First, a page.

Recently I had the joy of reporting on the Dalai Lama as he visited the West Coast. I attended a news conference where he sat with his trademark smile and laugh, riffing answers to reporters’ questions. To see him one might never know the great hardships of his life. As he smiles and points at each reporter many in the room did not know that he was ripped from the very loving arms of his mother at the age of four and sent to a monastery for study and instruction. He talks about his mom with a wistful look and credits her for making him rich in compassion. He describes how she worked while carrying him on her shoulders all day, feeding him his meals gently and singing him to sleep.
The Dalai Lama also speaks only of love and care when he talks about the monks who brought him up to become “His Holiness” and does not often describe how at the age of twelve he was rushed out of Tibet in darkness as the Chinese invaded his country and killed those same men, the monks who taught him humor and wisdom.
And so today, as an old man, he admonishes anyone who will listen to abandon tradition, to avoid trusting religion and to cultivate compassion. He told us this is the ultimate way to protect the environment–simply to love it and be compassionate in all of our ways–large and small.
It’s important to seek the truth and only truth, rather than clinging to old traditions and beliefs which have failed to evolve over time, the master said as he sat in his crimson robes on an ornately carved chair looking every bit like the tradition which brought him there. He said he is a Marxist and if you can get past the gracefulness of his smile and laughter you will hear that he is revolutionary in his thinking. The Dalai Lama is the last of his kind. He has eliminated the institution–which has continued unbroken since the 14th century–saying it is time for Tibetans to elect their next leader. He is forcing an end to his own tradition which he says he has done “joyfully.” He has become the bridge between what was and what is. Who better to do it?
While the Dalai Lama travels the world urging an end to tradition, I sit after an arduous work weekend looking at my chicken kids. I ponder how they have no traditions, since they were whisked away to be sold as soon as they hatched. When a newborn chick emerges from her shell, which most often happens in a man-made incubator, she is exposed to unnatural light for a short time and then grabbed by her tiny neck and sent down a chute to total darkness into a box where she and several other baby chicks will be shipped to a store. From there, if she survives (and many do not), she will be placed in a large tub with dozens of other chickens for sale. If she is bought she will most likely be raised for egg production or meat. She will not know a mother and she will not have any concept of tradition or the love of a family–because yes, chickens in their natural way of life do form families and traditions. She is a baby chick and she will grow into an adult chicken and then she will be slaughtered.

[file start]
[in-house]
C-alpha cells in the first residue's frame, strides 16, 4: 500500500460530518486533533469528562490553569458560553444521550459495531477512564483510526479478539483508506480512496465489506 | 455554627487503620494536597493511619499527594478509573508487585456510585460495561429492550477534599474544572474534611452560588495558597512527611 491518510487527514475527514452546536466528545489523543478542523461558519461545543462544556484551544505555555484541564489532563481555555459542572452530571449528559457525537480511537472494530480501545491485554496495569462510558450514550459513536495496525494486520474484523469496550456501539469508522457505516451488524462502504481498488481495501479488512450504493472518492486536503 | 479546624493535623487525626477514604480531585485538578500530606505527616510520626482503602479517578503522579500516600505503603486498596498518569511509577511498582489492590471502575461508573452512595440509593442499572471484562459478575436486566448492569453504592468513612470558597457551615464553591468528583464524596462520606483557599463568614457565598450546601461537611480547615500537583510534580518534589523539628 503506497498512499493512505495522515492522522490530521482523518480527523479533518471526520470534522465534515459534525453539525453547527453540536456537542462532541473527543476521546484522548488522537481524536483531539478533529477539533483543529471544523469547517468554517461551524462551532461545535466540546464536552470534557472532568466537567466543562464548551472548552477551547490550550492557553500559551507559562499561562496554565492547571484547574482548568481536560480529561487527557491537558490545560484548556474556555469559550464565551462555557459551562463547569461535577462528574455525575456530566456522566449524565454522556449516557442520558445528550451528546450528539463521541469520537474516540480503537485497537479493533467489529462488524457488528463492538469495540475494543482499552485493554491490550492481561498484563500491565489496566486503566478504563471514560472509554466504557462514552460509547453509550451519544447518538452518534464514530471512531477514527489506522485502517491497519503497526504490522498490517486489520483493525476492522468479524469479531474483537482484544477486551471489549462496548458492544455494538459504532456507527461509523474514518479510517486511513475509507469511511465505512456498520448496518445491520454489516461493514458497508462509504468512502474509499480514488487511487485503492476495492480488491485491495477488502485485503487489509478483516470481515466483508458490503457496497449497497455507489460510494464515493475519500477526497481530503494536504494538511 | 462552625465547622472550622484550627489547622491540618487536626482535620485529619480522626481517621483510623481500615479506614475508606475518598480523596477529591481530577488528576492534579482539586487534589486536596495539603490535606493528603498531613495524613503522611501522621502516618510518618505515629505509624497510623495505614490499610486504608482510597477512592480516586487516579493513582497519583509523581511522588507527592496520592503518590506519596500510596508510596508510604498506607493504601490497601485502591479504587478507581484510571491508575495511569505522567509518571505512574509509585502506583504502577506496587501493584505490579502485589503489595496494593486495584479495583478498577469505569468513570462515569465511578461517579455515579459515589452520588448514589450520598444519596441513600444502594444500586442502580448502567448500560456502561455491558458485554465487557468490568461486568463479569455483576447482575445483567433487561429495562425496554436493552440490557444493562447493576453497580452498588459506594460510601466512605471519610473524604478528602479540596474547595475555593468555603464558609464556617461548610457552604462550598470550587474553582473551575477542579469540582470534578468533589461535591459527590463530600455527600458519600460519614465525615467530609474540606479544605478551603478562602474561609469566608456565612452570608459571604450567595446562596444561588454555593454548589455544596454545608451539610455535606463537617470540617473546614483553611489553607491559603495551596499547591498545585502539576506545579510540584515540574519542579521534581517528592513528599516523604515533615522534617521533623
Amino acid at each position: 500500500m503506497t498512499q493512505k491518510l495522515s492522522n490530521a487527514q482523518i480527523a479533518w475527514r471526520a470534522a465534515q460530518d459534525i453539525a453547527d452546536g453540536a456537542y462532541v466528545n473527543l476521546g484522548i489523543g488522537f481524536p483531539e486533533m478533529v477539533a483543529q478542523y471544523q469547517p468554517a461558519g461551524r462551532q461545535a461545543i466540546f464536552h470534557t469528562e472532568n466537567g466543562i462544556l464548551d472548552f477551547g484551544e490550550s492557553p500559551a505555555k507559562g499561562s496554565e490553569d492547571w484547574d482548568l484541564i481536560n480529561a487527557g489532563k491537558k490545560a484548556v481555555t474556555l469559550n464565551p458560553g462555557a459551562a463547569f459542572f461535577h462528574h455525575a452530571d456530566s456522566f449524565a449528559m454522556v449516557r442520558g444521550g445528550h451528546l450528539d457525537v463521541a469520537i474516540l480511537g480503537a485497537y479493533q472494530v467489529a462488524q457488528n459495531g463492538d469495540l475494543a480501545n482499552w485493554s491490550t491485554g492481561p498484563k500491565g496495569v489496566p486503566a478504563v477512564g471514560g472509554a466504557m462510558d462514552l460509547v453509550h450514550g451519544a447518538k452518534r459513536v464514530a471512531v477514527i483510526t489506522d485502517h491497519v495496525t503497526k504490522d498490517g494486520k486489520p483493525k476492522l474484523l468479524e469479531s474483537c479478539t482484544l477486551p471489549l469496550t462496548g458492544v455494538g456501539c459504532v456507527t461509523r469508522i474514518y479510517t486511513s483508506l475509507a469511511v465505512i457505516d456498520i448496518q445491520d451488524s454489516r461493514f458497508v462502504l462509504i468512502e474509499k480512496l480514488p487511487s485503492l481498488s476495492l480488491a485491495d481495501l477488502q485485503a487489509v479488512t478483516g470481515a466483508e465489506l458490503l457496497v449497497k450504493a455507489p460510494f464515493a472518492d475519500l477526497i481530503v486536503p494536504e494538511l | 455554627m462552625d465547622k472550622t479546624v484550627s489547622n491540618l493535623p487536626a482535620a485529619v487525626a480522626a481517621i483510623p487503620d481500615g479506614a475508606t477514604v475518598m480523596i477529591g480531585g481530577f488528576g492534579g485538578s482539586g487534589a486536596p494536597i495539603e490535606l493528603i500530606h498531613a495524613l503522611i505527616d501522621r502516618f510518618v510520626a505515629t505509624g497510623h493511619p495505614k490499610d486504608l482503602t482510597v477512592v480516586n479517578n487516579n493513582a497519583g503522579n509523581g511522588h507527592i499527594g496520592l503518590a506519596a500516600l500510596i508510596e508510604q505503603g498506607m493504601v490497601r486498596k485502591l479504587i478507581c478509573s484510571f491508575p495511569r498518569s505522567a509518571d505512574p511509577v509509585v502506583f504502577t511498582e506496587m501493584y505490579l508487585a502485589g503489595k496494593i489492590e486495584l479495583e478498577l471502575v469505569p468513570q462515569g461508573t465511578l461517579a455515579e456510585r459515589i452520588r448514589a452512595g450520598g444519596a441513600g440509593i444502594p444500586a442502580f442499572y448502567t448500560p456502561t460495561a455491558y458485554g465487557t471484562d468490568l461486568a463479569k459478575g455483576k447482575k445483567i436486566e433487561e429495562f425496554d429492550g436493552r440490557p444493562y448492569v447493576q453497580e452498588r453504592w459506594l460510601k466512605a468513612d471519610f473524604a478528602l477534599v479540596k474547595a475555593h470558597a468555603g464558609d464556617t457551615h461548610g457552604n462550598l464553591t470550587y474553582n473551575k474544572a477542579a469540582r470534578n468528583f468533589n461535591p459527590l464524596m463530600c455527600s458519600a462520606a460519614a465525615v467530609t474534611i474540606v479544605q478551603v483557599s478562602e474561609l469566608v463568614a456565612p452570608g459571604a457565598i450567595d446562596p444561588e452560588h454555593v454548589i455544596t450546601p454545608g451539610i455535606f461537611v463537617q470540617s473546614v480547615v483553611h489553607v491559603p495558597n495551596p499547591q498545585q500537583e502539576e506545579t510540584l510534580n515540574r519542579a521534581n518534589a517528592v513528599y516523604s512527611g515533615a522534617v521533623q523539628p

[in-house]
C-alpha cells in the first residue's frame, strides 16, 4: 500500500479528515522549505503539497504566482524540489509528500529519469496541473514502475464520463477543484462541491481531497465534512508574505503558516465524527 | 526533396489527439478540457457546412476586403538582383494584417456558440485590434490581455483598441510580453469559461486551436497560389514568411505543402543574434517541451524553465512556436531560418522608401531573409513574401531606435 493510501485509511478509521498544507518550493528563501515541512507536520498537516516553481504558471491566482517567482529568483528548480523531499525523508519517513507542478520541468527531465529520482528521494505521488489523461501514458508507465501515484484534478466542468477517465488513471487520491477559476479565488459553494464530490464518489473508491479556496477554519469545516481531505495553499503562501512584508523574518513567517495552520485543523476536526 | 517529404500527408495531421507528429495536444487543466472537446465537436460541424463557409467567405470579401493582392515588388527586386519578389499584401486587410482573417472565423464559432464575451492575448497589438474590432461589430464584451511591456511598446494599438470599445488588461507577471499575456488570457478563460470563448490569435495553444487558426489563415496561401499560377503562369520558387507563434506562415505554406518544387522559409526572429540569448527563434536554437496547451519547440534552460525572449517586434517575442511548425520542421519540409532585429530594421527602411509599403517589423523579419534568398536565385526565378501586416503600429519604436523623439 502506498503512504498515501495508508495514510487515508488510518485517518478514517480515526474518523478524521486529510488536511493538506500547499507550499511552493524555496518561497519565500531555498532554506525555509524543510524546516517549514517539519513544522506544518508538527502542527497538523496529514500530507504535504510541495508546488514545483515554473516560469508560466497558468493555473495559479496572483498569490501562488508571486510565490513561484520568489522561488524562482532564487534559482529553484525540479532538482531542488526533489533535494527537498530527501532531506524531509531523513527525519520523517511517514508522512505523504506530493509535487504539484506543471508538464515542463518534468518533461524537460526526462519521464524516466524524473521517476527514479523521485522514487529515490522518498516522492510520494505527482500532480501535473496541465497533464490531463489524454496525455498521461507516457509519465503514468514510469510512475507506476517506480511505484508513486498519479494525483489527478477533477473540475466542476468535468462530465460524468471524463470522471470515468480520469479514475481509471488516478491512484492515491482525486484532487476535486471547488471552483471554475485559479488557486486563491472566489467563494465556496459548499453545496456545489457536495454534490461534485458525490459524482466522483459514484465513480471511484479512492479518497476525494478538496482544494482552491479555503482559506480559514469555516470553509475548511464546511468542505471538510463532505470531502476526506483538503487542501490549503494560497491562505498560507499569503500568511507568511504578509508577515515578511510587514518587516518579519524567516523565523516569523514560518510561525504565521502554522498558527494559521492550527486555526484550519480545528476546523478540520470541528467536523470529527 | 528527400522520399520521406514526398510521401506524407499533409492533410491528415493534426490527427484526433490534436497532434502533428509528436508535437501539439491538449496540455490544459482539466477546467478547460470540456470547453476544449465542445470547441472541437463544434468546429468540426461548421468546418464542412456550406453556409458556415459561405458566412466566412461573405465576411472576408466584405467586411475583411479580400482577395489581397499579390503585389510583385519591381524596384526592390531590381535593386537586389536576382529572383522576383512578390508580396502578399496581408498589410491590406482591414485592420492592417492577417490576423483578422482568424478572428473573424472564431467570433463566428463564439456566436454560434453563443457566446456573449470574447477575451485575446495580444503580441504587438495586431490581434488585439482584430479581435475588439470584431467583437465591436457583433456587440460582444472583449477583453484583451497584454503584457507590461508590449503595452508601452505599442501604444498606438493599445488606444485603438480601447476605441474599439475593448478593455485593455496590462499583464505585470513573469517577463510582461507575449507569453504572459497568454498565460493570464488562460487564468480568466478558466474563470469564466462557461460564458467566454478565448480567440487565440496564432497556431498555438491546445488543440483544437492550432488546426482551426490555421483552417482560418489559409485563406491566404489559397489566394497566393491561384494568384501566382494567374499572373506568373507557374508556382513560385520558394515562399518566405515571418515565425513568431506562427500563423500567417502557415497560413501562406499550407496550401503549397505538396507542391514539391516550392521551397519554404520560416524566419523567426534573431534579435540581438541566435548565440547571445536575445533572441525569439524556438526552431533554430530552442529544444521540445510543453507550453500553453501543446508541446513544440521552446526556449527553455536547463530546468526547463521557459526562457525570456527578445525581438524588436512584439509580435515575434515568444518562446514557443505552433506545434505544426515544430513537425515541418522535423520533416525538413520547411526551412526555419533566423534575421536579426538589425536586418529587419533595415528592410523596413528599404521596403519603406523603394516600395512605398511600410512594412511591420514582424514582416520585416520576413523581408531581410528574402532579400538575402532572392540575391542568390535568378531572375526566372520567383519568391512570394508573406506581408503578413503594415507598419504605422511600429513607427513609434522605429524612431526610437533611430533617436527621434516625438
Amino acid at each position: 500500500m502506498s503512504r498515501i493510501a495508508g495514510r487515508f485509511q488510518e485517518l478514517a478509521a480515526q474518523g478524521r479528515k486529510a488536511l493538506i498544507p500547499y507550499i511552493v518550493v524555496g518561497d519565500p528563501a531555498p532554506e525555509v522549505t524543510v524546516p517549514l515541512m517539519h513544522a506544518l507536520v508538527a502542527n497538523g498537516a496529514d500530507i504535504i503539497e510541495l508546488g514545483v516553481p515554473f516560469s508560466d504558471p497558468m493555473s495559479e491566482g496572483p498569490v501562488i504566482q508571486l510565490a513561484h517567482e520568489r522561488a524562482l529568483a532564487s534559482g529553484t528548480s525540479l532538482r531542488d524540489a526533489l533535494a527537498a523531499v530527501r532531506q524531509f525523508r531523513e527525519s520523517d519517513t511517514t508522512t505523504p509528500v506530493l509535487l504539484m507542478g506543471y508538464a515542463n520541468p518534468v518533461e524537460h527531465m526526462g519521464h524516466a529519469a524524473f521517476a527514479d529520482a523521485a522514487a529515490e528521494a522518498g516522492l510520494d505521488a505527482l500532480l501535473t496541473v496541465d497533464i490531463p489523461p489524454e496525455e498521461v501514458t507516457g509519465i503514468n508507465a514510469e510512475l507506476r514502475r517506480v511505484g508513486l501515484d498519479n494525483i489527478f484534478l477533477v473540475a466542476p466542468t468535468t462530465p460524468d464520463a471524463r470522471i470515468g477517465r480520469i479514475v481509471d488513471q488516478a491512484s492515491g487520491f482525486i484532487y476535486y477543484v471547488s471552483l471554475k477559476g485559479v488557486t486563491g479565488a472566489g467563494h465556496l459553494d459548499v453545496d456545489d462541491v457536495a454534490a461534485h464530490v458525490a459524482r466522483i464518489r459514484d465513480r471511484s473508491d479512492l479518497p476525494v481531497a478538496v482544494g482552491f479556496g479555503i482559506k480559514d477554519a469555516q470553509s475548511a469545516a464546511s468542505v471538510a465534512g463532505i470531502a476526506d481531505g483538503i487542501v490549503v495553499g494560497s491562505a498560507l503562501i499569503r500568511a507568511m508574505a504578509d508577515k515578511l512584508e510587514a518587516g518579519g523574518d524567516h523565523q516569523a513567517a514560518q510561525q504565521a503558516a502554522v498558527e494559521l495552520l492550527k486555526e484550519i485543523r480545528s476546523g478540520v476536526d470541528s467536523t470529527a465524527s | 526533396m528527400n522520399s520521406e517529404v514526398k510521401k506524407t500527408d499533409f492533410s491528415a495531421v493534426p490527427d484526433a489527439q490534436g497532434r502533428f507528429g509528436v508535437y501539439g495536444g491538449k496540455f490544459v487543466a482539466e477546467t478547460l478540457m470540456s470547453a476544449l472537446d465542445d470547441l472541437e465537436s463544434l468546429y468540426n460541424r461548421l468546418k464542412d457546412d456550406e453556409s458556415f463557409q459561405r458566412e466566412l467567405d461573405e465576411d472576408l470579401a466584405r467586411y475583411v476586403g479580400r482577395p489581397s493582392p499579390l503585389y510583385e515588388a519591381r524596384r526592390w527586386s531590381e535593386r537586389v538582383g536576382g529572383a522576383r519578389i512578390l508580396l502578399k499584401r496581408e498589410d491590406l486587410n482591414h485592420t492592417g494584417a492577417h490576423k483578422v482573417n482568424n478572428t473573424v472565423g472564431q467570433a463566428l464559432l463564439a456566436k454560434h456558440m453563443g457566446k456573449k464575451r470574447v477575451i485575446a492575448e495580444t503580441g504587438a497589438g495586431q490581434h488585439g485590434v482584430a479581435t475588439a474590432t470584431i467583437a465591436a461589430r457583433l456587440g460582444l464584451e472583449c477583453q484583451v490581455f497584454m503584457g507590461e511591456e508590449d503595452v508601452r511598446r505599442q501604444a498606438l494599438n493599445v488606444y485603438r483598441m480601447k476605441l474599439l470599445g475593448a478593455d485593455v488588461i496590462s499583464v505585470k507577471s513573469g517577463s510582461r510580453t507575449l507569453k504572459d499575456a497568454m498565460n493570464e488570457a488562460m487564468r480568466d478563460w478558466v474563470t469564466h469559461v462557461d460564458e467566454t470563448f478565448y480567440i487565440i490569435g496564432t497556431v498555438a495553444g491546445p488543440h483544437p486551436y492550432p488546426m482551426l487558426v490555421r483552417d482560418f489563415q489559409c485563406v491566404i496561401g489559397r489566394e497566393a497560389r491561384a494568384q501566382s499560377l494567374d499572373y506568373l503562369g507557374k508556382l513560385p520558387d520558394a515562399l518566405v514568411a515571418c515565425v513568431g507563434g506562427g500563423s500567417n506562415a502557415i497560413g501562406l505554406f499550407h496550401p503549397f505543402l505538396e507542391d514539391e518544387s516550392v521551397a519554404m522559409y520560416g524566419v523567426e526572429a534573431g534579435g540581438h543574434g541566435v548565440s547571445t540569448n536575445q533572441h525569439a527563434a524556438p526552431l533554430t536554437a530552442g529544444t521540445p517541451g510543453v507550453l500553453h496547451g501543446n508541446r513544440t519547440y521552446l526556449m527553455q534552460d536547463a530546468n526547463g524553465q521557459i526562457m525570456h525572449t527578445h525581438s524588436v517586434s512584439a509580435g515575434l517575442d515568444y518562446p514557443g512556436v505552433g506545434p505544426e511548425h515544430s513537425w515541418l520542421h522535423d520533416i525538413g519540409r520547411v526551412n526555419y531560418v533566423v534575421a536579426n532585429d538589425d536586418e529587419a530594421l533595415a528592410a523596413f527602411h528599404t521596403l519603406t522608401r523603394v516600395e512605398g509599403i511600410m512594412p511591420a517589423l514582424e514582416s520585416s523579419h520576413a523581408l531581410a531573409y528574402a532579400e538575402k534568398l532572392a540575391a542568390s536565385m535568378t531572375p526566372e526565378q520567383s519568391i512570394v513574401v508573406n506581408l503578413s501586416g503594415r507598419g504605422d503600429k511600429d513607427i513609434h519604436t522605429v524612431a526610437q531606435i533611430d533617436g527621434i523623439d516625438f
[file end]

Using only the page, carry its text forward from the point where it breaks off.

I too have lost any traditions I might have had. I grew up on a very small family farm, and we raised animals for meat. I have virtually no memories of the chickens in our coop. They were meant to be dinner so I did not bond with them. Now as an adult on a plant based diet, I bond with every animal I meet who is willing to bond with me. I am not too interested in buying things or making a lot of money (which is good since I’m not making much money anyway) and I suppose many of the things I prioritize might make me a socialist. I’m way out of my tradition and I enjoy it.
I dropped the ways of my ancestors because of the reality around me. Factory farms are huge contributors of greenhouse gases; they also disproportionately use up our water, and cause downstream water pollution. Our tradition of eating meat is bumping into our current reality, which is threatening our own existence.
You may not agree that tradition, no matter how dear to us, must be examined before it is continued. You may also not agree that meat consumption is the problem, and you may not be interested in the fact that the way we raise and slaughter animals is cruel, but I think the combination some of this might creep into your thinking and choices.
The scientists at NOAA (National Oceanographic and Atmospheric Administration) recently announced our CO2 levels are at a peak point, the highest in three million years. That is reality. I doubt any of us would want to sit idly in the face of our planet drying up and dying. It is beyond tragedy to imagine our beautiful Earth no longer in existence.
Rosie and the chicken gang are doing their part. They are practicing bug hunting and worm gathering, engaged on a daily routine of scratching and tilling the soil. They are without tradition and so am I, yet we happily enjoy the reality of our lives together. They are compassionate and loving creatures teaching me better than any master. No matter where or how you are born, there is always time for love, and as the Dalai Lama and the chickens attest–that is the ultimate reality which will save us every time.
More Chicken Dreams: The Sacrament
Photo: Andreas Nilsson/Martin de Thura